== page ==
And so, unmistakably, is Charles Murray. Immigration is essentially absent from Coming Apart. It does not appear in the book’s index, and a google search finds only three uses of the word in the text.
Maybe Murray judges this part of the price of renewed respectability.
In contrast, to their credit, Nicholas Kristof mentioned the I-word in passing and Mickey Kaus and Ross Douthat discussed it more substantively.
The best statement of immigration’s impact is by Frederick Lynch of Claremont McKenna College:
The primary problem with Coming Apart is that Murray's focus on a cultural divide among whites obscures something else: The destruction of values, economic sectors and entire occupational classes by automation and outsourcing. And don't forget the massive movements of cheap legal and illegal immigrant labor: This factor sets up a classic conflict, the ethnically split labor market, in which you find unionized working-class whites pitted against minority newcomers who are willing to work for less (sometimes "off the books" and under abysmal conditions).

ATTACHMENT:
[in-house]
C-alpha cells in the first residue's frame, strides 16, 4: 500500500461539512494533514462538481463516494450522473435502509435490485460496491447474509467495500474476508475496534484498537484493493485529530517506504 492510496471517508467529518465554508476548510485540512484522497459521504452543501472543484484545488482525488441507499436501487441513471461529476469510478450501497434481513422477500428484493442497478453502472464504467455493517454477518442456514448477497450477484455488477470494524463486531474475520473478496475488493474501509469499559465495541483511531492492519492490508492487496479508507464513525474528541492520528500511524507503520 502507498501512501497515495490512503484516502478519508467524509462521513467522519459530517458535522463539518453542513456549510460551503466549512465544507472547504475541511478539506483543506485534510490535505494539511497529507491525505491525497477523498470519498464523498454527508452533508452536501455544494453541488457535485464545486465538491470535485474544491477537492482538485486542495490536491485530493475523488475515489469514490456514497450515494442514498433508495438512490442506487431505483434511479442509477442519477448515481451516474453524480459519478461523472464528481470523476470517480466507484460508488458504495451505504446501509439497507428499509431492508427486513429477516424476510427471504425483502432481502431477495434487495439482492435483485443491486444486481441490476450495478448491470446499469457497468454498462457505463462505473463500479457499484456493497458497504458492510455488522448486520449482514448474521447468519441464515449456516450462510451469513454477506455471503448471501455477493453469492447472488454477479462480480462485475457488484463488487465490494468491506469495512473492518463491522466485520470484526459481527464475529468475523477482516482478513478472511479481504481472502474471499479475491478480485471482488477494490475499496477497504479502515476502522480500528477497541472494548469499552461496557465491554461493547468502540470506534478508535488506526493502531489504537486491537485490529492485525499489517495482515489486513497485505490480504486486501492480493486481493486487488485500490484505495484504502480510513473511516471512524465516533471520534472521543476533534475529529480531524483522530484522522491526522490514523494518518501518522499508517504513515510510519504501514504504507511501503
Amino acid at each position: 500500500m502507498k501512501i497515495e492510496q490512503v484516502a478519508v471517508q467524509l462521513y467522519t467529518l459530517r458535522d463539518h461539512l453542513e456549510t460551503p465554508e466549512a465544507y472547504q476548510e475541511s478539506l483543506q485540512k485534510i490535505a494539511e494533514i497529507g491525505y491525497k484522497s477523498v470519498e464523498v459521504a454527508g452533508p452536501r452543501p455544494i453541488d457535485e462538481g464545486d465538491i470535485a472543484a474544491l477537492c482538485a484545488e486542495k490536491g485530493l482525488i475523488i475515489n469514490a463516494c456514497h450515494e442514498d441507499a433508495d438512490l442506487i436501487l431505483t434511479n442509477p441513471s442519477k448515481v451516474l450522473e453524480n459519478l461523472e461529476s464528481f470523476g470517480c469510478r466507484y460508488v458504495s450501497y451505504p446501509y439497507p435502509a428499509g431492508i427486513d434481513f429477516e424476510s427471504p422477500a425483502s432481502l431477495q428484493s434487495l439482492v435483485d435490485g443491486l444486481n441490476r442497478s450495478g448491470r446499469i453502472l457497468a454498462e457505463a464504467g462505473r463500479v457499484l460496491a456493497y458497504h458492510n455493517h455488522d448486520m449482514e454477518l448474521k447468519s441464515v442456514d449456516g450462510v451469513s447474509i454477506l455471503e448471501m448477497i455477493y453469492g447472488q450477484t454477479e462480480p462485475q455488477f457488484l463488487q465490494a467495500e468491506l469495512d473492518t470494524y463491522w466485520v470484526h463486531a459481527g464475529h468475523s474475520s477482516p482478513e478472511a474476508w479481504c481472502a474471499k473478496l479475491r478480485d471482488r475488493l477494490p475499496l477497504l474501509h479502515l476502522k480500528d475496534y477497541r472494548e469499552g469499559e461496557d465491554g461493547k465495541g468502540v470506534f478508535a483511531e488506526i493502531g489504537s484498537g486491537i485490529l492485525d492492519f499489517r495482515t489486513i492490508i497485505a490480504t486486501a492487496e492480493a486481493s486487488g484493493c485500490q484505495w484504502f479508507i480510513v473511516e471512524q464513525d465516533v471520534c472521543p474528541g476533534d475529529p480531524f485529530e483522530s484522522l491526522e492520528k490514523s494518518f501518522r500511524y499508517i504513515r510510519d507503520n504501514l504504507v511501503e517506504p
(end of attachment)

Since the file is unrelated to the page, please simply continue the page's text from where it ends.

For Murray, immigration is evidence that "America had jobs for everyone who wanted to work". He's rightly depressed by Harvard political scientist Robert Putnam's research findings of an inverse relationship between ethnic diversity and strong civic culture. But Murray can't—or won't—credit as a causal factor the race-to-the-bottom wage spiral propelled by cheap immigrant labor.
Book review: 'Coming Apart: The State of White America, 1960-2010' by Charles Murray, Los Angeles Times, February 12, 2012
More representative, unfortunately, is David Frum (who knows the immigration score, although he mentions it only rarely according to some obscure calculation of his own). In his five separate attacks on the book, he only mentions immigration when he quotes, with approval, Murray’s inglorious bit of CYA:
Don't kid yourselves that we are looking at stresses that can be remedied by attacking the legacy of racism or by restricting immigration.
There are many problem in this world that can't be 100% remedied. But that doesn't mean we should continue to exacerbate them—as mass immigration worsens, ceteris paribus, the problems of the white working class.
I’ve just decided what I’m going to have carved on my tombstone: “If you find yourself in a hole, stop digging.” It ought to be an obvious policy prescription, but it never seems to come up.
[Steve Sailer (email him) is movie critic for The American Conservative and writes regularly for Takimag. His website www.iSteve.blogspot.com features his daily blog. His book, AMERICA’S HALF-BLOOD PRINCE: BARACK OBAMA’S "STORY OF RACE AND INHERITANCE", is available here.]